The Productivity Commission will also examine whether the $9 billion spent on mental health care is delivering the best results.
Leading advocacy groups have hailed a major new Productivity Commission inquiry into Australia's mental health system as a significant step forward.
The inquiry will look at the impact of mental illness on the economy and scrutinise the $9 billion spent a year by federal, state and territory governments.
Beyondblue chief executive Georgie Harman said the inquiry had the potential to drive real change.
"This announcement reflects what the mental health sector has been calling for; that the impacts of mental health be recognised as a fundamental and core part of governments' economic and productivity agenda," Ms Harman said on Sunday.
Mental Health Australia chief executive Frank Quinlan said if the commission delivered clear recommendations it would be a positive step towards improving Australians' mental health.
But he questioned why so many previous inquiries and reports had failed to come up with solutions.
"I don't think anyone looking at the most recent statistics on suicide can be satisfied with more of the same," Mr Quinlan said.
There were 3128 deaths by suicide across the nation last year, compared to 2866 in 2016, data from the Australian Bureau of Statistics released last week.
Treasurer Josh Frydenberg said one in five Australians with a mental health issue were not seeking help because of the perceived stigma involved.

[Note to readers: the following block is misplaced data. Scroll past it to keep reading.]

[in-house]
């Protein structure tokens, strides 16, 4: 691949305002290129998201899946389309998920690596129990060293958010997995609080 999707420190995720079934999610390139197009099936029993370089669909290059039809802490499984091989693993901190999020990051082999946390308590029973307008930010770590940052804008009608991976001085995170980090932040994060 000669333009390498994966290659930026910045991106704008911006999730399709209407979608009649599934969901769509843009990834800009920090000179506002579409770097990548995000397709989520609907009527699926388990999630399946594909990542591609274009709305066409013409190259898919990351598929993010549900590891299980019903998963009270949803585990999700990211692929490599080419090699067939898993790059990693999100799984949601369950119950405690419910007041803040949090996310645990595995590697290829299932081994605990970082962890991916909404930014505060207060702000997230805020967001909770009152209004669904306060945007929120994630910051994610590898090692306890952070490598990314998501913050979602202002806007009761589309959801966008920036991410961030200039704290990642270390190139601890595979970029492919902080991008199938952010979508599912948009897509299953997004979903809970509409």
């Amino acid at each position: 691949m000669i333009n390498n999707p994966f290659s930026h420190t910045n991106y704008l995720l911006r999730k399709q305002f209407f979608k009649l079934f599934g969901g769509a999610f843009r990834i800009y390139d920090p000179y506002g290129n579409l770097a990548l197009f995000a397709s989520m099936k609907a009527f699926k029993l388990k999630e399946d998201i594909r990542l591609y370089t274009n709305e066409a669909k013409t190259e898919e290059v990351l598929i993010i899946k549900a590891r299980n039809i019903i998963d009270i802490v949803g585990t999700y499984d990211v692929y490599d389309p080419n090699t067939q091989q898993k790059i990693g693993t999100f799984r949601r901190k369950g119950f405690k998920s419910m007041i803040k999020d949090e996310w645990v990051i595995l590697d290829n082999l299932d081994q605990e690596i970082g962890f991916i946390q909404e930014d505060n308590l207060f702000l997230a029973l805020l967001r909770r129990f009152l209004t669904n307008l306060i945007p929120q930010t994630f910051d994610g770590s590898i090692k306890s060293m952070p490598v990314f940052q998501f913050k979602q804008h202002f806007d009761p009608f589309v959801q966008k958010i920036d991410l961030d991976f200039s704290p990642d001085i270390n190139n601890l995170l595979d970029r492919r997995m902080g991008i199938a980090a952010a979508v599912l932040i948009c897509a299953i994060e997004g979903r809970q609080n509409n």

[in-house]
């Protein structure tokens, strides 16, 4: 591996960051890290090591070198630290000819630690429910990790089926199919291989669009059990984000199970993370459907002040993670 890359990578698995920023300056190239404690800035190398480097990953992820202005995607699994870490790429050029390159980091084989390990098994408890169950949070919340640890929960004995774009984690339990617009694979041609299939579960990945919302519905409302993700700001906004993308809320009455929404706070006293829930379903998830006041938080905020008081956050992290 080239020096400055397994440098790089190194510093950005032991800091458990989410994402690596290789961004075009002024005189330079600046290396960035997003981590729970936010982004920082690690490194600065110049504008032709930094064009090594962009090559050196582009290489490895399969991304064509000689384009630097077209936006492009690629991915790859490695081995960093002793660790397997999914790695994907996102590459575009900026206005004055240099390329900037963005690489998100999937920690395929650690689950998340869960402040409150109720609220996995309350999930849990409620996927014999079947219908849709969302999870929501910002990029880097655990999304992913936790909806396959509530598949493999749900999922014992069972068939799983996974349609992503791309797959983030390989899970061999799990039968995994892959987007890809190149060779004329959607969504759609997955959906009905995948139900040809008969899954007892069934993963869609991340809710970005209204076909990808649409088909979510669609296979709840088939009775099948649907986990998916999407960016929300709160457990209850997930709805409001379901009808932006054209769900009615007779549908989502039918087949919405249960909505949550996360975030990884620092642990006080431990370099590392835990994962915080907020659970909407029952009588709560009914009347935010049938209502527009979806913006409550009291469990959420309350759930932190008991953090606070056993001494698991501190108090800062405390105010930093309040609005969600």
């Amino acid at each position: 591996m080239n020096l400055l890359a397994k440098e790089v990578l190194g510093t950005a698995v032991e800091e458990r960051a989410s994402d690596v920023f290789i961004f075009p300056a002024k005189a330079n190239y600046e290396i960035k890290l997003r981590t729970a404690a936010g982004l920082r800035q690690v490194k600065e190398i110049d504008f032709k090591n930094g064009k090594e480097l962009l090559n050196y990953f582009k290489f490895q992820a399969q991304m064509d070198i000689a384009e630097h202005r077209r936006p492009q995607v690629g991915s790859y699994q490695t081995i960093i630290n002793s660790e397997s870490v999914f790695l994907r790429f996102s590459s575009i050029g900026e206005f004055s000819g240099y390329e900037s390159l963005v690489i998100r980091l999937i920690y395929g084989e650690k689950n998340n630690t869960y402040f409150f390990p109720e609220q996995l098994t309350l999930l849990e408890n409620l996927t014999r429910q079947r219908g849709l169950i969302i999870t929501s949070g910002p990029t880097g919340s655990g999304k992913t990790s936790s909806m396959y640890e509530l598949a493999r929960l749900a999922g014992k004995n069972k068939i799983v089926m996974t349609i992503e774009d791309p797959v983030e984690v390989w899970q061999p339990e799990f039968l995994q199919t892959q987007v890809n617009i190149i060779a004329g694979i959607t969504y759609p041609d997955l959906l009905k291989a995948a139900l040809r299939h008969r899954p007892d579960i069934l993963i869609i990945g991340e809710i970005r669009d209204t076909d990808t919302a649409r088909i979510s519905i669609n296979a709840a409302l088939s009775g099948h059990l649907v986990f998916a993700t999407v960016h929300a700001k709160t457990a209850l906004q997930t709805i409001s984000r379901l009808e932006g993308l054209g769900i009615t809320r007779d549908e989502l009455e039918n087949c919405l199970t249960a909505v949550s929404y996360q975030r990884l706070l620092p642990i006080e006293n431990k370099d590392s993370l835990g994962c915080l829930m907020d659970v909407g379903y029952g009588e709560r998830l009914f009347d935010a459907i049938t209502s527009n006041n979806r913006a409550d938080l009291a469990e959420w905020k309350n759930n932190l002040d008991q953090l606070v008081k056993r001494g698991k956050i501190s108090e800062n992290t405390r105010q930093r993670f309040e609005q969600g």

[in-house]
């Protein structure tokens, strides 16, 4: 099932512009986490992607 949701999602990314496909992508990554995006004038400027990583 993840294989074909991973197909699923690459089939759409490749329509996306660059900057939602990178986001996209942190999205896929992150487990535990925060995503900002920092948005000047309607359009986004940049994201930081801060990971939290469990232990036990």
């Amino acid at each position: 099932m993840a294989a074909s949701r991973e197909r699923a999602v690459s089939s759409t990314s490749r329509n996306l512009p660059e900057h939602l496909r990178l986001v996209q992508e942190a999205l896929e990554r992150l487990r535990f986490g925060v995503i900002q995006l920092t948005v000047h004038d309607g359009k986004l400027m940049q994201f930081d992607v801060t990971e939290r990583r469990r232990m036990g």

He said it was appropriate to get the commission to look at how effective mental health funding was spent, with the federal government contributing $4.7 billion a year.
"We're confident that we are spending the money wisely, but that's the purpose behind the productivity commission report - to see if we can improve overall outcomes," Mr Frydenberg told Sky News on Sunday.
Psychiatrists say mental health is being shortchanged with Australia spending $9 billion a year out of its total health budget of $170 billion.
"This is a huge area of neglect and if they think efficiency is going to sort it out then they're very much mistaken," said Patrick McGorry, professor of mental health at University of Melbourne.
The inquiry will provide recommendations on how the government can most effectively improve mental health, and social and workforce participation and productivity.
Health Minister Greg Hunt said he had consulted with his state and territory counterparts to get their views on the terms of reference for the inquiry.
Labor's mental health spokeswoman Julie Collins welcomed the inquiry, but said it shouldn't be used to delay action on mental health.
She wants the government to adopt the National Mental Health Commission's target to reduce suicide by 50 per cent over 10 years.
"Labor knows there is more work to be done to improve the mental health of Australians and to further reduce the thousands of lives lost to suicide each year," Ms Collins said.
"Australians living with mental ill health cannot afford delays."
Mental health research organisation the Black Dog Institute has estimated mental illness costs the Australian economy more than A$12 billion a year in lost productivity.
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